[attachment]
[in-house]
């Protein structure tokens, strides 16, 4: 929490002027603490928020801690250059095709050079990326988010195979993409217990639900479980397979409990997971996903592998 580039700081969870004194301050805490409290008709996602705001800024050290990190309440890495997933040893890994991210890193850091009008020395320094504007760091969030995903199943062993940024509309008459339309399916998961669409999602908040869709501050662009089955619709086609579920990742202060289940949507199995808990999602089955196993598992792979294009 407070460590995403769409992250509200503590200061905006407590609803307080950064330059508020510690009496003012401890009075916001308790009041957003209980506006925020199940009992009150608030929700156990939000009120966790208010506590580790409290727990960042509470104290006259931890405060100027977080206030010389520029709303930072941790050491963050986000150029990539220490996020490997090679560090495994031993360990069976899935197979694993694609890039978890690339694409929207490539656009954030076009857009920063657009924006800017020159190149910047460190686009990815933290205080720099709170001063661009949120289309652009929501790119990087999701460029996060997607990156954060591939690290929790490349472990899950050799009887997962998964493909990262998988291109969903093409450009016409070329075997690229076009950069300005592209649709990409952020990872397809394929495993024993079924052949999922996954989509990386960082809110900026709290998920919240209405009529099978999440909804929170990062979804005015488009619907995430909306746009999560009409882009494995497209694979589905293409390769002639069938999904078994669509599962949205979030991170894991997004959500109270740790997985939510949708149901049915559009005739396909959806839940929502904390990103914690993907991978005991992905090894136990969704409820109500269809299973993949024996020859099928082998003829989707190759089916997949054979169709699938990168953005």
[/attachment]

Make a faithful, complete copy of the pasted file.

[in-house]
């Protein structure tokens, strides 16, 4: 929490002027603490928020801690250059095709050079990326988010195979993409217990639900479980397979409990997971996903592998 580039700081969870004194301050805490409290008709996602705001800024050290990190309440890495997933040893890994991210890193850091009008020395320094504007760091969030995903199943062993940024509309008459339309399916998961669409999602908040869709501050662009089955619709086609579920990742202060289940949507199995808990999602089955196993598992792979294009 407070460590995403769409992250509200503590200061905006407590609803307080950064330059508020510690009496003012401890009075916001308790009041957003209980506006925020199940009992009150608030929700156990939000009120966790208010506590580790409290727990960042509470104290006259931890405060100027977080206030010389520029709303930072941790050491963050986000150029990539220490996020490997090679560090495994031993360990069976899935197979694993694609890039978890690339694409929207490539656009954030076009857009920063657009924006800017020159190149910047460190686009990815933290205080720099709170001063661009949120289309652009929501790119990087999701460029996060997607990156954060591939690290929790490349472990899950050799009887997962998964493909990262998988291109969903093409450009016409070329075997690229076009950069300005592209649709990409952020990872397809394929495993024993079924052949999922996954989509990386960082809110900026709290998920919240209405009529099978999440909804929170990062979804005015488009619907995430909306746009999560009409882009494995497209694979589905293409390769002639069938999904078994669509599962949205979030991170894991997004959500109270740790997985939510949708149901049915559009005739396909959806839940929502904390990103914690993907991978005991992905090894136990969704409820109500269809299973993949024996020859099928082998003829989707190759089916997949054979169709699938990168953005």